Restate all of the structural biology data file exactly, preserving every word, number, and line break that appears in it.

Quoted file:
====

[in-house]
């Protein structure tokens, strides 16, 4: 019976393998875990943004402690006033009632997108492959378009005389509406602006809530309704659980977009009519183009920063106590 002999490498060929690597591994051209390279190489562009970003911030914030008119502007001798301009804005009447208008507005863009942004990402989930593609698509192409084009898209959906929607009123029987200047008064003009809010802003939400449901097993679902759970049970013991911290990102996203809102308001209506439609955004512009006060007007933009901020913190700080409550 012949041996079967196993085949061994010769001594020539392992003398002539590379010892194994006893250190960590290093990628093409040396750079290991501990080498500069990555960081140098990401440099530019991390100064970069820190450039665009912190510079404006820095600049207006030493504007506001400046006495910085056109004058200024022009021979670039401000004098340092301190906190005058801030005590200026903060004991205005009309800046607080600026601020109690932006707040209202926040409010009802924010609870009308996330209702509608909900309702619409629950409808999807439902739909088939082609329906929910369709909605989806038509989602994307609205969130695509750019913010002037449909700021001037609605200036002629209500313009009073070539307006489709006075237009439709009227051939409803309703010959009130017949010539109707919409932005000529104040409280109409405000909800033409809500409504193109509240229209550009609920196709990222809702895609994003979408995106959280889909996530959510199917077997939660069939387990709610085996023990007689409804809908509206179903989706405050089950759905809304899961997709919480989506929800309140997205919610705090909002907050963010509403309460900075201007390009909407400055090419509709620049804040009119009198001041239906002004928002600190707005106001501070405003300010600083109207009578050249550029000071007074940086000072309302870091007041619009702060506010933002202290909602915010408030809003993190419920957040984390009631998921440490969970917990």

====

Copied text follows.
[in-house]
């Protein structure tokens, strides 16, 4: 019976393998875990943004402690006033009632997108492959378009005389509406602006809530309704659980977009009519183009920063106590 002999490498060929690597591994051209390279190489562009970003911030914030008119502007001798301009804005009447208008507005863009942004990402989930593609698509192409084009898209959906929607009123029987200047008064003009809010802003939400449901097993679902759970049970013991911290990102996203809102308001209506439609955004512009006060007007933009901020913190700080409550 012949041996079967196993085949061994010769001594020539392992003398002539590379010892194994006893250190960590290093990628093409040396750079290991501990080498500069990555960081140098990401440099530019991390100064970069820190450039665009912190510079404006820095600049207006030493504007506001400046006495910085056109004058200024022009021979670039401000004098340092301190906190005058801030005590200026903060004991205005009309800046607080600026601020109690932006707040209202926040409010009802924010609870009308996330209702509608909900309702619409629950409808999807439902739909088939082609329906929910369709909605989806038509989602994307609205969130695509750019913010002037449909700021001037609605200036002629209500313009009073070539307006489709006075237009439709009227051939409803309703010959009130017949010539109707919409932005000529104040409280109409405000909800033409809500409504193109509240229209550009609920196709990222809702895609994003979408995106959280889909996530959510199917077997939660069939387990709610085996023990007689409804809908509206179903989706405050089950759905809304899961997709919480989506929800309140997205919610705090909002907050963010509403309460900075201007390009909407400055090419509709620049804040009119009198001041239906002004928002600190707005106001501070405003300010600083109207009578050249550029000071007074940086000072309302870091007041619009702060506010933002202290909602915010408030809003993190419920957040984390009631998921440490969970917990």